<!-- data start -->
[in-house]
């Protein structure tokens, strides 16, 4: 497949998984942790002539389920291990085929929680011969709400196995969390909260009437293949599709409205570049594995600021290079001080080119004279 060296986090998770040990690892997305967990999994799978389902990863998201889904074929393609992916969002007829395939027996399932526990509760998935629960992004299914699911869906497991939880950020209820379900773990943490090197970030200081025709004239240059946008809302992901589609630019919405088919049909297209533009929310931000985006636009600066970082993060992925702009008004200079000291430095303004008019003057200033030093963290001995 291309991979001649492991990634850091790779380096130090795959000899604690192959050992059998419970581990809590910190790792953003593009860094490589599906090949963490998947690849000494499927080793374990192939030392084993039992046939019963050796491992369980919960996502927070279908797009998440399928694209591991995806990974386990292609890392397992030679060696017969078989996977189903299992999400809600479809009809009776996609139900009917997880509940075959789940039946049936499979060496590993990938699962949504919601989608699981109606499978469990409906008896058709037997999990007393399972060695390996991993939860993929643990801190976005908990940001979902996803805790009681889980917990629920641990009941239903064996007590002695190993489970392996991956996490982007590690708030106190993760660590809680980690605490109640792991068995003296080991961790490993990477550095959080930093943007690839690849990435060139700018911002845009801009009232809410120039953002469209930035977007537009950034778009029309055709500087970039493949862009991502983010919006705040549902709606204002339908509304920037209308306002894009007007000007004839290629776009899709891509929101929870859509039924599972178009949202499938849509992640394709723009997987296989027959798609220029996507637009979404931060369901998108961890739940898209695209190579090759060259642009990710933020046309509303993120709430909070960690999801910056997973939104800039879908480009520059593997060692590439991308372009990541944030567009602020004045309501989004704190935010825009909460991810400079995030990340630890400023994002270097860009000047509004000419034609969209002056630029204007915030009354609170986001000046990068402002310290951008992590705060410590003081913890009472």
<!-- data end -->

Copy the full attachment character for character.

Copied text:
[in-house]
């Protein structure tokens, strides 16, 4: 497949998984942790002539389920291990085929929680011969709400196995969390909260009437293949599709409205570049594995600021290079001080080119004279 060296986090998770040990690892997305967990999994799978389902990863998201889904074929393609992916969002007829395939027996399932526990509760998935629960992004299914699911869906497991939880950020209820379900773990943490090197970030200081025709004239240059946008809302992901589609630019919405088919049909297209533009929310931000985006636009600066970082993060992925702009008004200079000291430095303004008019003057200033030093963290001995 291309991979001649492991990634850091790779380096130090795959000899604690192959050992059998419970581990809590910190790792953003593009860094490589599906090949963490998947690849000494499927080793374990192939030392084993039992046939019963050796491992369980919960996502927070279908797009998440399928694209591991995806990974386990292609890392397992030679060696017969078989996977189903299992999400809600479809009809009776996609139900009917997880509940075959789940039946049936499979060496590993990938699962949504919601989608699981109606499978469990409906008896058709037997999990007393399972060695390996991993939860993929643990801190976005908990940001979902996803805790009681889980917990629920641990009941239903064996007590002695190993489970392996991956996490982007590690708030106190993760660590809680980690605490109640792991068995003296080991961790490993990477550095959080930093943007690839690849990435060139700018911002845009801009009232809410120039953002469209930035977007537009950034778009029309055709500087970039493949862009991502983010919006705040549902709606204002339908509304920037209308306002894009007007000007004839290629776009899709891509929101929870859509039924599972178009949202499938849509992640394709723009997987296989027959798609220029996507637009979404931060369901998108961890739940898209695209190579090759060259642009990710933020046309509303993120709430909070960690999801910056997973939104800039879908480009520059593997060692590439991308372009990541944030567009602020004045309501989004704190935010825009909460991810400079995030990340630890400023994002270097860009000047509004000419034609969209002056630029204007915030009354609170986001000046990068402002310290951008992590705060410590003081913890009472």